Fleming was the creator of the world’s most famous secret agent, James Bond. Modern
classics that transcend genre, Fleming’s novels were re-released on October 16, 2012
restored to the original text from the editions published between 1953 and
guest post by best-selling author Barry Eisler discusses how Fleming pioneered
and popularized many of the elements that define contemporary spy fiction. Eisler
recently released the Kindle Single, The Khmer Kill, starring the former Marine
sniper, Dox, now available on Kindle.
With something like twenty-five James Bond movies released over
the course of over half a century, it’s natural that the popular conception of
Ian Fleming’s iconic spy has been shaped largely by cinema. Also natural—though in some ways unfortunate—is
the extent to which the film versions have tended to obscure recognition of the
quality and impact of the books themselves.
Fleming didn’t invent the modern spy novel (his contemporary and
countryman Eric Ambler is generally credited with that), but Fleming’s work
pioneered and popularized many of the elements that devotees of spy fiction have
demanded ever since. I love the refined
aesthetic taste and deadly hand-to-hand skills of Trevanian’s assassins,
Jonathan Hemlock and Nicolai Hel—but Fleming combined these now-classic spy traits
earlier in Bond. I admire the realistic
and detailed surveillance and counter surveillance that underscores Adam Hall’s
Quiller novels—but Fleming’s Bond did it sooner, employing tradecraft
extensively and well. And while John le
Carré is justifiably celebrated for using the spy novel to examine enduring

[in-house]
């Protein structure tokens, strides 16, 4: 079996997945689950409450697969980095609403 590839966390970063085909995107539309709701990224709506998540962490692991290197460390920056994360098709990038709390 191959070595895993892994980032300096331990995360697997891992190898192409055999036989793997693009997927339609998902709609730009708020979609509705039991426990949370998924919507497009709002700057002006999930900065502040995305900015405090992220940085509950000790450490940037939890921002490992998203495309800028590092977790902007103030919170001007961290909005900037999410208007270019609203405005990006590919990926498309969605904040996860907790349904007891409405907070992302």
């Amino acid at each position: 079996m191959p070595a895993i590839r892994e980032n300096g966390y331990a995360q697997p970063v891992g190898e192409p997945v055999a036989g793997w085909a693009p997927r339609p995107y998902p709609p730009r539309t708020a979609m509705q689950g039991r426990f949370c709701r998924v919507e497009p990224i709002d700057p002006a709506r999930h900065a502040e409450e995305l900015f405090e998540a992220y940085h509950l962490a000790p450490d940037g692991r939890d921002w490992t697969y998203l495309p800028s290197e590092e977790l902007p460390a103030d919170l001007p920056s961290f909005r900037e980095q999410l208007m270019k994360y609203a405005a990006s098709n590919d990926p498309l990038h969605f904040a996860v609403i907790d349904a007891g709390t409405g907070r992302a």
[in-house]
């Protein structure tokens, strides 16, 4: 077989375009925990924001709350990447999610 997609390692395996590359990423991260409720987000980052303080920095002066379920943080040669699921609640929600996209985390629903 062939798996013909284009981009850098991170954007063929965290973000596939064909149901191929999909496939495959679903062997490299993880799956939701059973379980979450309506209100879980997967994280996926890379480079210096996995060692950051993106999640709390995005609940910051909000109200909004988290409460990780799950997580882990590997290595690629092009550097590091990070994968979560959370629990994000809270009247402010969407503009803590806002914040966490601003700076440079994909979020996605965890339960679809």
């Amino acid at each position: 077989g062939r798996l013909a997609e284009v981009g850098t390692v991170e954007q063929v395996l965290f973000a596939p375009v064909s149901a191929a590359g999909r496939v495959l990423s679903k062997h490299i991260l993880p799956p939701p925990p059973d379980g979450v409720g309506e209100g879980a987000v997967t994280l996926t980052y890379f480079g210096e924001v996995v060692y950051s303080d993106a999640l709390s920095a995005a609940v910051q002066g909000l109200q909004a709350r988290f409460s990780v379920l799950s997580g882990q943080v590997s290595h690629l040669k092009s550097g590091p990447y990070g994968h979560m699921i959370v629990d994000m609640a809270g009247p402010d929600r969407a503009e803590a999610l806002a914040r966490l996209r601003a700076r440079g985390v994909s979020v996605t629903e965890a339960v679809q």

themes of human nature, such as the potential tension between personal and
institutional loyalty, Fleming dealt with these themes earlier: friendship and loyalty (Dr. No); the morality of killing and revenge (For Your Eyes Onlyand Octopussy and The
Living Daylights); the danger that, in hunting monsters, one can become a
monster (The Spy Who Loved Me). And though you wouldn’t know it from the
films, where Bond has typically been depicted as certain of his cause, the Bond
of Fleming’s novels was at times notably ambivalent not only about his own ruthless
means, but about the ends to which those means were dedicated. Subsequent writers would take those themes of
moral ambiguity much further, but again Fleming had sown the seeds.
But these elements, though certainly vital to what we now
recognize as the Spy Novel, are still not the heart of the matter. For that, you have to look at the whole
implicit conception of the Bond books, which is that a lone man, operating in
the shadows and using brutal means in the service of a noble end, can protect the
fragile forces of civilization and indeed change the course of history. This is a worldview exploited not only by
multitudes of subsequent spy novelists; it’s also, for better or worse, a
worldview embraced by various world leaders.
In fact, in 1960, Fleming dined with President Kennedy and proposed a
number of schemes to discredit Fidel Castro.
I can’t help wondering how many of those schemes inspired, or were
themselves part of, Operation Mongoose, Operation Northwoods, and other
long-term Kennedy Administration shadow programs that attempted to damage,
depose, and assassinate the Cuban leader.
If ever there has been an example of life imitating art, probably it’s
Kennedy Administration covert action and the novels of Ian Fleming.
Fleming was also a trendsetter in being part of the secret world
he would subsequently use in his novels.
He was followed by many others: Adam
Hall, John le Carré, Charles McCarry, and yours truly, if I might mention
myself among such august company. In
fact, Fleming’s adventures in British Naval Intelligence were so exciting that
they’re the subject of an upcoming biopic about the author, not his more famous
fictional alter ego. Travel to exotic
locations; reckless affairs with femmes fatales; a taste for the finer things;
secret derring-do against the forces of evil… sound familiar? Fleming’s own life was itself sufficiently
interesting to make for solid cinematic fodder.
Imagine how richly his life endows his books.
Well, you don’t have to imagine.
You can read them—and more easily today than ever before. I hope you’ll enjoy them as much as I have.
Browse the Ian Fleming store to learn more about Ian Fleming and the James Bond series.